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with, in a note on Milton's Masque, said that “these compositions were trifling and perplexed allegories, the persons of which are fantastical to the last degree. Ben Jonson, in his Masque of Christmas,' has introduced Minced Pie,' and

Baby Cake,' who act their parts in the drama.* But the most wretched performances of this kind could please by the help of music, machinery, and dancing.” Granger blunders, describing by two farcical characters a species of composition of which farce was not the characteristic. Such personages as he notices would enter into the Anti-masque, which was a humorous parody of the more solemn Masque, and sometimes relieved it. Malone, whose fancy was not vivid, condemns Masques and the age of Masques, in which, he says, echoing Granger's epithet," the wretched taste of the times found amusement.” And lastly comes Mr. Todd, whom the splendid fragment of the “ Arcades," and the entire Masque, which we have by heart, could not warm; while his neutralising criticism fixes him at the freezing point of the thermometer. “ This dramatic entertainment, performed not without prodigious expense in machinery and decoration, to which humour we certainly owe the entertainment of • Arcades,' and the inimitable Mask of 'Comus.”Comus, however, is only a fine dramatic poem, retaining scarcely any features of the Masque. The only modern critic who had written with some research on this departed elegance of the English drama was Warton, whose fancy responded to the fascination of the fairy-like magnificence and lyrical spirit of the Masque. Warton had the taste to give a specimen from “ The Inner Temple Mask by William Browne," the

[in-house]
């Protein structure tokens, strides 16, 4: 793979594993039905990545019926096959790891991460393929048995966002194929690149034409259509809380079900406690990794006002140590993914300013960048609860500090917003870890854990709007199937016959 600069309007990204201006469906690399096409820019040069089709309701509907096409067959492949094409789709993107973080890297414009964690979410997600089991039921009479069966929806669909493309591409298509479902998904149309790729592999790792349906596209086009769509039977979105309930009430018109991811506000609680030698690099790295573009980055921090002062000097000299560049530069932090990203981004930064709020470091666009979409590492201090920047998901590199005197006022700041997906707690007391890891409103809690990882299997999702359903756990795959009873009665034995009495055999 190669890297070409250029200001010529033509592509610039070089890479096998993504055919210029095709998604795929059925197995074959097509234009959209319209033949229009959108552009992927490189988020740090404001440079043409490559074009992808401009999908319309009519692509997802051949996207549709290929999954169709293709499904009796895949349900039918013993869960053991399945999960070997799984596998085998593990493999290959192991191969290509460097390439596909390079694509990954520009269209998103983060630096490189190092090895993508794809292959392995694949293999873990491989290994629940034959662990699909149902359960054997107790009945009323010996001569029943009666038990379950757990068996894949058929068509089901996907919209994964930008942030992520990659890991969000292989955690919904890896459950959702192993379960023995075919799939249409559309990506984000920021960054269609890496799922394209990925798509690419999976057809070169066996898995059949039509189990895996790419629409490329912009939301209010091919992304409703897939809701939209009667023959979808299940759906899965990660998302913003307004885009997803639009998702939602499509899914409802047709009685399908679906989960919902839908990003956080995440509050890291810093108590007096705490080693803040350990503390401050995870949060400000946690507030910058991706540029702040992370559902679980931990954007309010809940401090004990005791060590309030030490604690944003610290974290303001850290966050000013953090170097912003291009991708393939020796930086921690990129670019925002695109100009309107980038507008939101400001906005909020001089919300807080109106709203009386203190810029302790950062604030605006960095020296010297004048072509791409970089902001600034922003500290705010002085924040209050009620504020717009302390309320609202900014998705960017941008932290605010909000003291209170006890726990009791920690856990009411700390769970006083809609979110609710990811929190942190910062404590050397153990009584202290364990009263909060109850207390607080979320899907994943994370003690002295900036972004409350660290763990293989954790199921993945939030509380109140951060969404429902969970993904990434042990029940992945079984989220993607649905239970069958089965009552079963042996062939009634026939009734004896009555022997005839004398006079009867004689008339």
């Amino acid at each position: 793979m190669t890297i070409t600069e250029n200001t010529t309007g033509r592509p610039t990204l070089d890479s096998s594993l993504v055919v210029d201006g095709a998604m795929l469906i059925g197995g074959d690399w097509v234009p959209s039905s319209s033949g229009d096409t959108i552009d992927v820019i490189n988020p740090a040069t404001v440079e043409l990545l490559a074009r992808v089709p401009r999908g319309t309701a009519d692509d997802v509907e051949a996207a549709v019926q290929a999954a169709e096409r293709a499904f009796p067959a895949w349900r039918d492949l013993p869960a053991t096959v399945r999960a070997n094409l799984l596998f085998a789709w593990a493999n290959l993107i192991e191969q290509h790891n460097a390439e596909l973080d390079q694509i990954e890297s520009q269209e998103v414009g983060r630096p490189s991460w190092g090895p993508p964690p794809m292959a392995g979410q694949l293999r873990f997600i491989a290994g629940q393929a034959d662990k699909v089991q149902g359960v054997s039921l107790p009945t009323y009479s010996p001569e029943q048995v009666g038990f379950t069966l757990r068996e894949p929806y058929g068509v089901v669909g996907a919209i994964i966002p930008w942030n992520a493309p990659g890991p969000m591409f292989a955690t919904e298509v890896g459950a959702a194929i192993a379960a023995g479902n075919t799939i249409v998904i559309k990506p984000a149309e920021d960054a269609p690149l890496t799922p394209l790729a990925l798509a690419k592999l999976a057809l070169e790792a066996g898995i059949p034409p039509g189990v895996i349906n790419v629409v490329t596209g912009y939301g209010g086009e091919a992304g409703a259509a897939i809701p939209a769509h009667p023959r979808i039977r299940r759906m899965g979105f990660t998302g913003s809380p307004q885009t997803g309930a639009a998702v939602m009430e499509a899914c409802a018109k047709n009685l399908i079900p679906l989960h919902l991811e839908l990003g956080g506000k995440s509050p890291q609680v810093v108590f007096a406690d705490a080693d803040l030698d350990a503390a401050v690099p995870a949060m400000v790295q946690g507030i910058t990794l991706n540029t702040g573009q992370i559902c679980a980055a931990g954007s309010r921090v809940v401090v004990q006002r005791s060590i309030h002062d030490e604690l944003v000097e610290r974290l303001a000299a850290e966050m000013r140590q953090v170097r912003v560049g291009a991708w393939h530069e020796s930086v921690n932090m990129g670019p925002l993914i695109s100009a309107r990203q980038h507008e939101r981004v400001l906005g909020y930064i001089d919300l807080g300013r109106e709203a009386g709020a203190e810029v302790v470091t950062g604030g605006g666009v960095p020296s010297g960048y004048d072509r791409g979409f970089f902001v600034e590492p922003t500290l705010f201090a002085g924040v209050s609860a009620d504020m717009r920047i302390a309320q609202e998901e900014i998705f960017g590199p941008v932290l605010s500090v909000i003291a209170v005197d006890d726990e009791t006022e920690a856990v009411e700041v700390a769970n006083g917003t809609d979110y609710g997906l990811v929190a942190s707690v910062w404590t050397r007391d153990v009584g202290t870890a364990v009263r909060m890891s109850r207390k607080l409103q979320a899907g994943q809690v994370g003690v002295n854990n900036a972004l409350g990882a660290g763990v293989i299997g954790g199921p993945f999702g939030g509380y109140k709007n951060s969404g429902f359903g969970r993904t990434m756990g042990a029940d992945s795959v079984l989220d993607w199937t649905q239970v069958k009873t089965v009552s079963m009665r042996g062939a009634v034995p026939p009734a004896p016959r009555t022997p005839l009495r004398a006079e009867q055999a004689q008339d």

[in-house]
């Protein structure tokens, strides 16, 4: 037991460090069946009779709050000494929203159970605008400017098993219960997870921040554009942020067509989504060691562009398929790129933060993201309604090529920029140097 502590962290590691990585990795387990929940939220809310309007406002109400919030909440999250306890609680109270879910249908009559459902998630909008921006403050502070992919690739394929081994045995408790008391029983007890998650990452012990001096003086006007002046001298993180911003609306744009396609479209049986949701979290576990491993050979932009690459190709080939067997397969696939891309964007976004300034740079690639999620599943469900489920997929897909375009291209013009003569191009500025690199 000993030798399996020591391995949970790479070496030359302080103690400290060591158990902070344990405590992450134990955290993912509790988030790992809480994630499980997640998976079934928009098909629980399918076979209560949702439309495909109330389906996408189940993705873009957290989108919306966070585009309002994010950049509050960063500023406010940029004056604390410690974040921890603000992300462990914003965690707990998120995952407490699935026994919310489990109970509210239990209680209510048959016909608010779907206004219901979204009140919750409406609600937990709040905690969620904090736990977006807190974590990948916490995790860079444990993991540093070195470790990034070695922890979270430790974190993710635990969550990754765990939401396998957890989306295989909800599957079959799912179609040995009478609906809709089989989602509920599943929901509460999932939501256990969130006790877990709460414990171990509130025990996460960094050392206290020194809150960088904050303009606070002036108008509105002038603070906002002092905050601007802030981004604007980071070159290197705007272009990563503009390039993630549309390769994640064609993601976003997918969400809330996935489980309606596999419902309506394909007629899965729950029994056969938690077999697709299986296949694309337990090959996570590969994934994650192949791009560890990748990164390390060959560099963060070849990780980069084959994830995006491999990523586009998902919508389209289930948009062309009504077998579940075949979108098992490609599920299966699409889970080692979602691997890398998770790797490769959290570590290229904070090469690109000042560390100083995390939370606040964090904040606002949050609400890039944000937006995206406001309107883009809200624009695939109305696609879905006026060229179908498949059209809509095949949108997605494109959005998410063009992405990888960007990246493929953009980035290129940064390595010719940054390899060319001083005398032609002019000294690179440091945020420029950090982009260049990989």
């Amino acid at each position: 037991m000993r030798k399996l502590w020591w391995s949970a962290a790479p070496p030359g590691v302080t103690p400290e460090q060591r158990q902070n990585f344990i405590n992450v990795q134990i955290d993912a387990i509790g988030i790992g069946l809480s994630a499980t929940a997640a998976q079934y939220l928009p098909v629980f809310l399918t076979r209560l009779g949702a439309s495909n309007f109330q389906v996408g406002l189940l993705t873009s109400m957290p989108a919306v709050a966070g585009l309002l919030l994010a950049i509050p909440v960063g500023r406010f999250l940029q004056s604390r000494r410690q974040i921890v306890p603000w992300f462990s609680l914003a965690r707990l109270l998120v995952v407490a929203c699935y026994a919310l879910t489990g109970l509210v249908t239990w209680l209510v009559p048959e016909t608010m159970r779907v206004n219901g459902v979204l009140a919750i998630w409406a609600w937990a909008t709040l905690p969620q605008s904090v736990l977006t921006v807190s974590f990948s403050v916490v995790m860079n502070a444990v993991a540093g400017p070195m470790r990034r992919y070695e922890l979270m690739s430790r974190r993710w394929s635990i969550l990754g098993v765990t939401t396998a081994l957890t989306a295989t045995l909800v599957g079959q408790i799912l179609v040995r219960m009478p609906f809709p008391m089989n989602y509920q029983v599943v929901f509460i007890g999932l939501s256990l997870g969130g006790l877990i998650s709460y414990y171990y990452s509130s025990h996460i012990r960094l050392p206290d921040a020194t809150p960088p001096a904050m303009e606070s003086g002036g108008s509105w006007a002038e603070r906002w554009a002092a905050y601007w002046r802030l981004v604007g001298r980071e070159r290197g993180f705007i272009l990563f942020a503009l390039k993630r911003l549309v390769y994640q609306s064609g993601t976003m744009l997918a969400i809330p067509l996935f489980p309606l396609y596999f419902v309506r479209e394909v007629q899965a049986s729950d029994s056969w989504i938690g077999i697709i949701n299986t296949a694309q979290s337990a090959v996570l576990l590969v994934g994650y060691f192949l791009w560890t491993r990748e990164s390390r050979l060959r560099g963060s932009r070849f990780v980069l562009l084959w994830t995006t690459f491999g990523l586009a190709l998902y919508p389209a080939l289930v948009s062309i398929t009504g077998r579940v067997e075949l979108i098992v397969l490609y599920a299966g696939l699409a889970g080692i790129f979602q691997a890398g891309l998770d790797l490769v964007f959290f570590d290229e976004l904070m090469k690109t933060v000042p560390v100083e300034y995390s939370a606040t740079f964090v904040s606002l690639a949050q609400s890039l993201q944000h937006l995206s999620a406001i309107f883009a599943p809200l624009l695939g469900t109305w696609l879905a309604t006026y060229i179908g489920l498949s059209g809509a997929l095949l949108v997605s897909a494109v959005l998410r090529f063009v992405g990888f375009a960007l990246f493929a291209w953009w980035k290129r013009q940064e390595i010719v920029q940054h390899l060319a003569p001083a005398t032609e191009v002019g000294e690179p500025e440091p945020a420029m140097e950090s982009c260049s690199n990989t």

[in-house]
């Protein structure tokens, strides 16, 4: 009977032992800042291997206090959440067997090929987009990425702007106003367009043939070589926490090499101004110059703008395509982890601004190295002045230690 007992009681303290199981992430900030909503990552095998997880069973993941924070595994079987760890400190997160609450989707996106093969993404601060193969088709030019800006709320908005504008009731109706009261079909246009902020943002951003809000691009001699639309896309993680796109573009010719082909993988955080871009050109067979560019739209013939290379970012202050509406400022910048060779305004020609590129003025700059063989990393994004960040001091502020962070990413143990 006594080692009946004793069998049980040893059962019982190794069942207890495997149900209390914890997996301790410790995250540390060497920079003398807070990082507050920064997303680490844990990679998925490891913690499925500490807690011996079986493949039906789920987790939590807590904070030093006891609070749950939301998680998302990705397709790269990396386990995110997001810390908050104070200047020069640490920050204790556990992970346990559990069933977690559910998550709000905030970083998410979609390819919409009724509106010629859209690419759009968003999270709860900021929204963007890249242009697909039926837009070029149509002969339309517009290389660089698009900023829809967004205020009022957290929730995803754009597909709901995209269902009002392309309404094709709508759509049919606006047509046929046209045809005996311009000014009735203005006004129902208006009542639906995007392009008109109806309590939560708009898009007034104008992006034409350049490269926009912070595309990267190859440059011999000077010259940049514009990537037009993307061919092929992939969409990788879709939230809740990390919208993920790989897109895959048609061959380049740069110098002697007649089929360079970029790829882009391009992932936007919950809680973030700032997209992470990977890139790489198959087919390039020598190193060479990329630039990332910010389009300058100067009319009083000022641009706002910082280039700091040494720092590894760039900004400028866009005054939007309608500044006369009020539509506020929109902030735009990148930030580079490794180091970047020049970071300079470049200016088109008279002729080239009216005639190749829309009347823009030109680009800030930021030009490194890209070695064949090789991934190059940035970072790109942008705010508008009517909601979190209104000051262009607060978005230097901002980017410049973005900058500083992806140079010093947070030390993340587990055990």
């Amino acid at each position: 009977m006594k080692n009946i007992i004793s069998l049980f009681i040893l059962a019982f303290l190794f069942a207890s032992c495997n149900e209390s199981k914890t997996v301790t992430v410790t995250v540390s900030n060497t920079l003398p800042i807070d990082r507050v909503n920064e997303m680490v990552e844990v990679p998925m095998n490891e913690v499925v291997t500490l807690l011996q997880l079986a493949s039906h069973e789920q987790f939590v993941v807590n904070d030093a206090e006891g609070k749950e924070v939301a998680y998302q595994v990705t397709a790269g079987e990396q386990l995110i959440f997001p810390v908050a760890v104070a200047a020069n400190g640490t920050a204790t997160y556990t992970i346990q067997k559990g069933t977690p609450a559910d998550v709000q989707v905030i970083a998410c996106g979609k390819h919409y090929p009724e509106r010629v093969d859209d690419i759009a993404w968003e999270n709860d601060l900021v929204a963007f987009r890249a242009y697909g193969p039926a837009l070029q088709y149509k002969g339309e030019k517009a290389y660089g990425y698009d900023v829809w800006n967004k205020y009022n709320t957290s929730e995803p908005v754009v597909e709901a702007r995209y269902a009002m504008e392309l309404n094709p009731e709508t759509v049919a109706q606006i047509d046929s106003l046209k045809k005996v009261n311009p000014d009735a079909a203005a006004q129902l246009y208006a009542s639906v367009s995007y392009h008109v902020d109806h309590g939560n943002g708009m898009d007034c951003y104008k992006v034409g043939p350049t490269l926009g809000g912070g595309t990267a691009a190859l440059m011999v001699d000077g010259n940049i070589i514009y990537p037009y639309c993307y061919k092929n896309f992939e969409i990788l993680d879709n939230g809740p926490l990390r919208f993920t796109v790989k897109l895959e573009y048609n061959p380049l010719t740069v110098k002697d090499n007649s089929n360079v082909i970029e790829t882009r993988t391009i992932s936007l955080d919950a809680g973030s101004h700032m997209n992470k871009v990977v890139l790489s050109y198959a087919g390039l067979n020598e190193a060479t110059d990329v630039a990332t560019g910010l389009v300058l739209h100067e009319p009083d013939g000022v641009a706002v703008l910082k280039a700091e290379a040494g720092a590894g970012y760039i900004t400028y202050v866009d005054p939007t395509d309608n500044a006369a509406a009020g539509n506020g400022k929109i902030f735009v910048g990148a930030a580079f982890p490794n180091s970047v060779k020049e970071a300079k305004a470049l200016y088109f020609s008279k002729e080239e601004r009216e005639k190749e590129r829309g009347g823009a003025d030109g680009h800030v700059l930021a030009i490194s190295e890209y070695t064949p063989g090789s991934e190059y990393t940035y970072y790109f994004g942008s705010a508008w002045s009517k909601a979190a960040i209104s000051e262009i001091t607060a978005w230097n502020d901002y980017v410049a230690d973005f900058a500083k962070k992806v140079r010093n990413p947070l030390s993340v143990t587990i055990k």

pastoral poet, whose Address to Sleep, he observed, “ reminds

* It is due to a great poet like Ben Jonson, that, without troubling the reader to turn to his works, we should give his own description of these characters, to show that they were not the “perplexed allegories" they are asserted to be by Granger; nor inappropriate to the Masque of Christmas, for which they were designed. MINCED-Pie was habited “like a fine cook’s wife, drest neat, her man carrying a pie, dish, and spoon.” Baby-CAKE was "drest like a boy, in a fine long coat, biggin-bib, muckender (or handkerchief), and a little dagger ; his usher bearing a great cake, with a bean and a pease;" the latter being indicative of those generally inserted in a Christmas cake, which, when cut into slices and distributed, indicated by the presence of the bean the person who should be king ; the slice with the pea doing the same for the queen. Neither of these characters speak, but make part of the show to be described by Father Christmas. Jonson's inventive talent was never nuore conspicuous than in the concoction of court Masques.